Prime Ministers’ support produces UK & Canada marine energy project
The UK’s European Marine Energy Centre (EMEC), based in Orkney, and Canada’s Fundy Ocean Research Centre for Energy (FORCE) have kicked off a joint project looking at the difference in corrosion and underwater behaviour of marine coatings either side of the Atlantic.
Working with Whitford, a global leading high-performance coatings manufacturer, the two marine energy test facilities will look at how innovative marine coatings perform at both test centres.
The initiative can be traced back to a declaration made in 2011 by the then Prime Ministers of the UK and Canada, David Cameron and Stephen Harper, on increasing growth, trade and innovation. The resulting joint declaration committed Canada and the UK to working together to drive forward marine energy innovation.
That in turn led to Innovate UK and the Offshore Energy Research Association of Nova Scotia (OERA) setting up a trans-Atlantic project, partnering EMEC and FORCE to work on the InSTREAM project testing sensor technology.
EMEC and FORCE’s collaboration dates back to 2011 when they committed to a strategic agreement to make their research efforts smarter, faster, and more coordinated. Since then, they have been openly sharing their experiences, building a close working relationship.
For example, it was during a recent visit to Nova Scotia, when it became clear to EMEC's Managing Director, Neil Kermode, that he might have an application relevant to the FORCE project:
“Corrosion and other associated issues are a big challenge for wave and tidal energy technologies given that devices could be deployed at sea for years at a time. During discussions we realised that the marine conditions experienced at FORCE’s test site in Nova Scotia are very different from what we are seeing across the pond at EMEC, in Orkney. So the inclusion of a technology testing program with us will provide a different experience if they then decide to deploy in Canada, or vice versa.
“The conditions experienced by FORCE's sensor lander got me thinking about the Whitford coatings we have been testing in Orkney. A quick call to Whitford confirmed that they were keen to see how applicable their products are in the Canadian waters and we already knew the FORCE team welcome collaborative research.”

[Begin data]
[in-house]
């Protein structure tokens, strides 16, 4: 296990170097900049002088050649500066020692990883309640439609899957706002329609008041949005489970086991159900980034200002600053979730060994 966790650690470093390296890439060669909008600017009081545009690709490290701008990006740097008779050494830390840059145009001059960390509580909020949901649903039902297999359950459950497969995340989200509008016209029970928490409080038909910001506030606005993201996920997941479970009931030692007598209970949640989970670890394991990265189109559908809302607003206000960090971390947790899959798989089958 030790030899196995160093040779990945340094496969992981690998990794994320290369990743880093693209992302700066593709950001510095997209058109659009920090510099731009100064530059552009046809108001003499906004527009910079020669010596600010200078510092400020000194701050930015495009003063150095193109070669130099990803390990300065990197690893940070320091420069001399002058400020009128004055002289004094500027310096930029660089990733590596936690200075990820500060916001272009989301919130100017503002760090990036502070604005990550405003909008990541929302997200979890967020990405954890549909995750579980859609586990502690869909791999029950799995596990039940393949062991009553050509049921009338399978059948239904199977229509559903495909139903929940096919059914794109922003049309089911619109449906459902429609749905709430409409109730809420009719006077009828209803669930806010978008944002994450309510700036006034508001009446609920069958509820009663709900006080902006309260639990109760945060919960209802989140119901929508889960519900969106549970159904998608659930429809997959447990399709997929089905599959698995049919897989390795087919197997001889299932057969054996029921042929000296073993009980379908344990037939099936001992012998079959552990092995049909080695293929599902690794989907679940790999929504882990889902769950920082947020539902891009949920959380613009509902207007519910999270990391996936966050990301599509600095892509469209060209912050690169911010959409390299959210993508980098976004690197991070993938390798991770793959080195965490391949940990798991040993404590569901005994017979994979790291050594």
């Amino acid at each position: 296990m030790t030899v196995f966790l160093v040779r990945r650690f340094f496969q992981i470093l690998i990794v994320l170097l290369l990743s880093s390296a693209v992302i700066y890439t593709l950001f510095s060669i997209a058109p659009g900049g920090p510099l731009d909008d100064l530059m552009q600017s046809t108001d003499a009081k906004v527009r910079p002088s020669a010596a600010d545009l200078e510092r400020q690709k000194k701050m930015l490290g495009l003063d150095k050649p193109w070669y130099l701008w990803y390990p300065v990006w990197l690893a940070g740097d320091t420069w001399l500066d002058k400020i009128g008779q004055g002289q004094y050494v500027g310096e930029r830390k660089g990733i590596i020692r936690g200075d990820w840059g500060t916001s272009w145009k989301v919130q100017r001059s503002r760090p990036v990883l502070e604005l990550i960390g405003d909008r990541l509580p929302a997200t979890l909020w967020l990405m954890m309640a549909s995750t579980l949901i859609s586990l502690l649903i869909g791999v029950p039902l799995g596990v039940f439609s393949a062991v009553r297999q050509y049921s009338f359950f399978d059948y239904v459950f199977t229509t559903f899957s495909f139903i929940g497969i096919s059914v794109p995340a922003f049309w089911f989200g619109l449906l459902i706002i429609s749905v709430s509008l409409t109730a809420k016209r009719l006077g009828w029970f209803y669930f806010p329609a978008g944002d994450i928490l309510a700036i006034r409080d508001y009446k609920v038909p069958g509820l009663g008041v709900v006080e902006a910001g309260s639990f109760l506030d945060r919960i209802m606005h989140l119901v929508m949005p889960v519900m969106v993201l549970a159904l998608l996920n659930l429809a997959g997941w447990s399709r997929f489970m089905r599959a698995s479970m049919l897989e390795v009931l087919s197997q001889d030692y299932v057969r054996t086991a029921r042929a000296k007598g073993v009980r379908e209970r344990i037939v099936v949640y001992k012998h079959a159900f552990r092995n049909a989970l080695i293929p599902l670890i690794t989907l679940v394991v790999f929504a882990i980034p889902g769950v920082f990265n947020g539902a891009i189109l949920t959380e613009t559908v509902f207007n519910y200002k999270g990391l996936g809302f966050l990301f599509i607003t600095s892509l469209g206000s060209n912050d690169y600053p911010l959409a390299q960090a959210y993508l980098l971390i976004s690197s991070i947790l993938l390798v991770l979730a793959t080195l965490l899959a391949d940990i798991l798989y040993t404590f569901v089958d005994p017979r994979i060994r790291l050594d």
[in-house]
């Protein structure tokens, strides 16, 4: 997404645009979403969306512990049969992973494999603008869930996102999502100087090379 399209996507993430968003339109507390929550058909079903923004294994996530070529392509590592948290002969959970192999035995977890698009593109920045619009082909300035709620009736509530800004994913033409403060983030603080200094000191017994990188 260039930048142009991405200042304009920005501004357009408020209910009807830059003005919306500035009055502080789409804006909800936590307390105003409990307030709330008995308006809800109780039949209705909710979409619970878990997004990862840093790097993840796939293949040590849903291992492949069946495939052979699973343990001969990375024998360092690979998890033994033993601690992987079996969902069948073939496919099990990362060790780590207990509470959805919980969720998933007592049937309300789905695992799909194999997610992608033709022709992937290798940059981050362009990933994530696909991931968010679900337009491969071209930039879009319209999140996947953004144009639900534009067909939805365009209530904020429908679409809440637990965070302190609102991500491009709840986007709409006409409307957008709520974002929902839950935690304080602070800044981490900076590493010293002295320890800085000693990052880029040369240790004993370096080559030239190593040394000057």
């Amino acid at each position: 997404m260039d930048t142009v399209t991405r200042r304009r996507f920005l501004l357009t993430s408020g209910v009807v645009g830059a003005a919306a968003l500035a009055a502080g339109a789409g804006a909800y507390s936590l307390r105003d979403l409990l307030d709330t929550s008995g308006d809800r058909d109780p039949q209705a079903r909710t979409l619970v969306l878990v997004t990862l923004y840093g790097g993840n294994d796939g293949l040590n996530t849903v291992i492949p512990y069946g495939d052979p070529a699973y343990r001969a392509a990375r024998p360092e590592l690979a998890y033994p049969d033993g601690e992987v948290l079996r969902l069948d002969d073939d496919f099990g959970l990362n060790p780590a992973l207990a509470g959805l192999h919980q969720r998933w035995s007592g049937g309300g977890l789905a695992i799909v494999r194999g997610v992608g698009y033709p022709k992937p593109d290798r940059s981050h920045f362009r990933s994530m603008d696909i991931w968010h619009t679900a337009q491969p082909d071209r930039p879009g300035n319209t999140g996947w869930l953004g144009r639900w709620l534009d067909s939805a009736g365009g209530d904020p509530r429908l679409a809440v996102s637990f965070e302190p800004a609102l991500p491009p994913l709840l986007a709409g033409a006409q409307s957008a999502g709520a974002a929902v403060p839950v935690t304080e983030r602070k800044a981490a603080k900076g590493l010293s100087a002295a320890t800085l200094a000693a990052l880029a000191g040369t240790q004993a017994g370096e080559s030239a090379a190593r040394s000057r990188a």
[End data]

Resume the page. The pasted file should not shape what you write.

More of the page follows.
Tony Wright of FORCE said: "Working in the Bay of Fundy, our sensor platforms have to operate in extreme high-flow conditions. Our site experiences 14 billion tonnes of water every tide, moving at speeds above 20 kilometres an hour. Working in the world's highest tides is a challenge, but also an opportunity for technologies to meet the ultimate test of durability: the 'Fundy Standard.'
EMEC and FORCE are both working to advance the marine renewable energy sector responsibly and economically, and opportunities like this - to share research, knowledge, and technology - is critical to that work."
Jointly studying issues like marine growth, corrosion, and other outstanding environmental and technological questions will ensure developers have the right approach wherever they end up deploying their technologies.”
Whitford and EMEC have been working together since 2014, conducting tests on the performance of coatings in the dynamic and volatile environments found at EMEC’s test sites in Orkney. Gareth
Berry of Whitford is complimentary of how the two centres brought him the opportunity. “Working with EMEC has been great. We have proven so much about our product and that is leading to sales. The Canadian market is really big due to the scale of the marine energy resource and we are keen to get our product tested and proven there too. When we heard about FORCE and EMEC's ideas we jumped at the chance,” Whitford said.
Rob Saunders of Innovate UK stated that he was delighted to see EMEC and FORCE working together on this new project:
“We helped make the InSTREAM project happen after the Prime Ministers’ declaration. Hearing that other projects have spun out of that announcement independent of Government is really rewarding,” he said.
Mr Kermode adds that this is just the beginning, and there will be opportunities to expand this research project further to get a full understanding how new materials behave at different sites across the globe.
“So much learning has taken place at EMEC and FORCE already, however synergies can be created by learning together: parallel processing of innovation is the key to getting the cost curve down quickly. The more we can do in parallel, the greater the rate of learning.
“The corrosion and other behaviour experienced in the northern hemisphere will be different from that in the south, and it’ll be different in the tropics compared to temperate areas. The potential for marine energy however is global, and technology developers will need to be prepared for this.”
“Knowing there is the support at the highest levels to drive forward innovation is really important. We are sure that the results will benefit both Canada and the UK in their plans to harvest sustainable energy from the oceans.”
Six issues at the top of tax and finance leaders’ agenda
New Deloitte research reveals that tax leaders are under increasing pressure to add strategic value as companies accelerate business model transformation, from undergoing digital transformations to rethinking their supply chains or investing in green initiatives.
According to Phil Mills, Deloitte Global Tax & Legal Leader, to “truly deliver value to the business, the tax function needs to rethink its resourcing model and transform its technology infrastructure to create capacity and control costs”.